Just as horrific as physical conditions are, mental conditions are simply another side of the same coin that to this day is still overlooked and diminished by our general society. Struggling with mental illness isn’t far different from an infectious virus or a terminal illness, simply one that requires recovery through more implicit avenues than simply a few injections or a doctor’s care. With constant waves of setbacks and anxiety crashing down upon you, it is difficult to forever stay afloat and continue on, and even when you do it is both displeasing and an excruciating struggle— one that you can’t simply “get over” or “cope with”.
There comes a point where the best therapy and the most sophisticated drugs fail to ail the most severe of mental anguish, and at that point, death is a necessity of choice. Truly, there is no point to life when every day is torture, one where from the moment your eyes flutter open to the moment they shut tight at night you feel nothing but the same suffering that you’ve seen as the new norm, and at that point does one not deserve the right to choose to die? When treatment and care are no longer effective, why should anyone be forced to fight through their struggles for the small chance of redemption?
Choosing death isn’t dishonourable nor selfish, for many it is simply the smart decision—a choice that allows one to resolve their wrongs and provide closure to their loved ones. It is a final day that feels right and in place before they sleep peacefully for the rest of eternity. Death is a moral right for everyone, and it is a right that is often ignored within the world. Just as everyone has the right to live a fair life, everyone has the right to die from a fruitless and painful existence.
Finally, it’s important to note the importance of a safe death. One that is quick, painless, and fully fatal. As the common saying goes, there’s a lot worse than death, and that horrible state often finds itself in the motions between life and death. A state of pain, shock, and often lifelong impacts. Scattered along the papers are stories of suicides gone wrong, filled with horror stories that wrench at one’s heart.
People jump onto train tracks only to have their bodies permanently mangled and their lives ruined. Hanging attempts in which the victims find themselves not in the pearly white lights of heaven but under the bright lights of institutionalism, suffering from permanent and debilitating brain damage. According to the University of Michigan, only 1 in 25 suicide attempts actually work, meaning that for every story of death there are 24 more of lifelong suffering and bodily debilitation. Truly, there’s nothing worse than wanting to die and being put in a place where you can neither ever recover from your current state nor attempt to end it all once again. When people are forced to take their lives through unsafe and painful methods (hanging, jumping off of bridges, drug overdoses), you only prolong the pain that they’ve been suffering from throughout their life and desperately hold them back in the realm of life with no consideration of the consequences.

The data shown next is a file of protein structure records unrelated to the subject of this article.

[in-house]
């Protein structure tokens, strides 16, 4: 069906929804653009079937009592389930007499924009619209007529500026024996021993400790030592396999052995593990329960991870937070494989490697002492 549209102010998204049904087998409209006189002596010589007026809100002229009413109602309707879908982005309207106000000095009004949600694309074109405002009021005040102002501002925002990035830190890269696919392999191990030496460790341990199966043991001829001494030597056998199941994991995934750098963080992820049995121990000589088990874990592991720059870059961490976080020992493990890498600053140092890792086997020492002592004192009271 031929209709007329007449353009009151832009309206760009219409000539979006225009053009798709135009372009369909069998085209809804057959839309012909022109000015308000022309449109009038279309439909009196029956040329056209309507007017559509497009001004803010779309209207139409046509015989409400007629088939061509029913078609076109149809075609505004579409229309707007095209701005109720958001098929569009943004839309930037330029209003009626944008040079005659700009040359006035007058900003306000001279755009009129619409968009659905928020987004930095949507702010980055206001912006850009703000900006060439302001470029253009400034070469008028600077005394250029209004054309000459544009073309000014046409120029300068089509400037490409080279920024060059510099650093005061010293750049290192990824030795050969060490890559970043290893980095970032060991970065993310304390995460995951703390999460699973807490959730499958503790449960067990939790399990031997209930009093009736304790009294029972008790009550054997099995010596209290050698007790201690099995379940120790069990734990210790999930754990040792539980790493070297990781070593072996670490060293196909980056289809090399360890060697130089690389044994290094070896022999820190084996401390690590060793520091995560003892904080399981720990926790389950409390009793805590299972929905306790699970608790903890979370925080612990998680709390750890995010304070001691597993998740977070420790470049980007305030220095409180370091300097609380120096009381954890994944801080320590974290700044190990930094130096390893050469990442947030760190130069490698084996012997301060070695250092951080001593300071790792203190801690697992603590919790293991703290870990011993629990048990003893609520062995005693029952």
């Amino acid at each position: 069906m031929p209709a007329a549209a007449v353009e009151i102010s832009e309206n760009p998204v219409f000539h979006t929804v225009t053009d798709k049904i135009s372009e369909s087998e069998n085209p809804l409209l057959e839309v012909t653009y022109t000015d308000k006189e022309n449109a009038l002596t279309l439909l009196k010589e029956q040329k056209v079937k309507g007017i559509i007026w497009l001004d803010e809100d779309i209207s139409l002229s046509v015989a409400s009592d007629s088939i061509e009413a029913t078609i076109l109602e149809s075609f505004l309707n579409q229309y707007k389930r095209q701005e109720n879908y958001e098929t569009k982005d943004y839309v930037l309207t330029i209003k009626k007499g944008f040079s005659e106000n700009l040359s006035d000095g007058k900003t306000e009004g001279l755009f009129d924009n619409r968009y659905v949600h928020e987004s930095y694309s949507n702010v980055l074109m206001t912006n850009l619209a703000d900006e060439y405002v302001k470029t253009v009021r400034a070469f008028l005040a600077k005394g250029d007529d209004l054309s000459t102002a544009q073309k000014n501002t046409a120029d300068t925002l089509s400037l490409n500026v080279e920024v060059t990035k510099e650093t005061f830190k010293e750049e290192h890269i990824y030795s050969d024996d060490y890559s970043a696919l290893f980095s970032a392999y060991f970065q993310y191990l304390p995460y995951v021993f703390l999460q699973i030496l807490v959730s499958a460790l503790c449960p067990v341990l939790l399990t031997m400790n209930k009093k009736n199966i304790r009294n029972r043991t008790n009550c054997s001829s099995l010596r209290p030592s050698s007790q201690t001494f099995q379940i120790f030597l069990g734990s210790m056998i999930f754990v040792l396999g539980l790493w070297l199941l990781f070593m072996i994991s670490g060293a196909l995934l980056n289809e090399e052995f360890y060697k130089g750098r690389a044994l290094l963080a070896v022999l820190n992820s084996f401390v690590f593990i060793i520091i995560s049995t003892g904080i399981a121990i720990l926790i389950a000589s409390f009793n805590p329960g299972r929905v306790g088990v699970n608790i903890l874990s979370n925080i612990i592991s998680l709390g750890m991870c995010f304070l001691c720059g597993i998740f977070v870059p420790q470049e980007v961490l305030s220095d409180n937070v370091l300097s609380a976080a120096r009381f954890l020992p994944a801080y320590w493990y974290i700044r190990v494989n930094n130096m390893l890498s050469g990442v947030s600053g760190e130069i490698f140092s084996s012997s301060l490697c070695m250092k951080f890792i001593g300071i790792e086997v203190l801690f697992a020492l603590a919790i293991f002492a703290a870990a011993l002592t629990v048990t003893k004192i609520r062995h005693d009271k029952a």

There is no reason that to find peace and tranquillity in death should people have to go through agonizing pain first. When you put an animal down, you don’t slowly peel off its skin and rub them with salt, no, you slit its neck and allow them to die instantly. Just as it would be cruel to slowly kill an animal, there is no reason to ever inflict the same treatment on other human beings.
Ultimately, those who desire to take their own lives will do it, all we can do is make it easy, safe, and as peaceful as possible. Legalize euthanasia, and create a society where we eliminate the sadness behind death and replace it with calming neutrality. A society where there is no stigma behind suicide and one where life isn’t placed on the impossible moral pedestal that we see today. With euthanasia, a world can be created where those in pain aren’t forced to bob up and down under the crashing waves, gasping for a breath of relief and shivering from the icy suffering of illness. With euthanasia, a world can be made where people are given the option to lay forever on the sandy beaches that is death, blissfully nonexistent and able to forever rest in peace along the hot sandy shores of release, finally free of the tendrils of terror that had constricted them their entire lives. That is the dream of many. To be able to close your eyes for one last time, and for the first time in your life, or rather death, be able to breathe.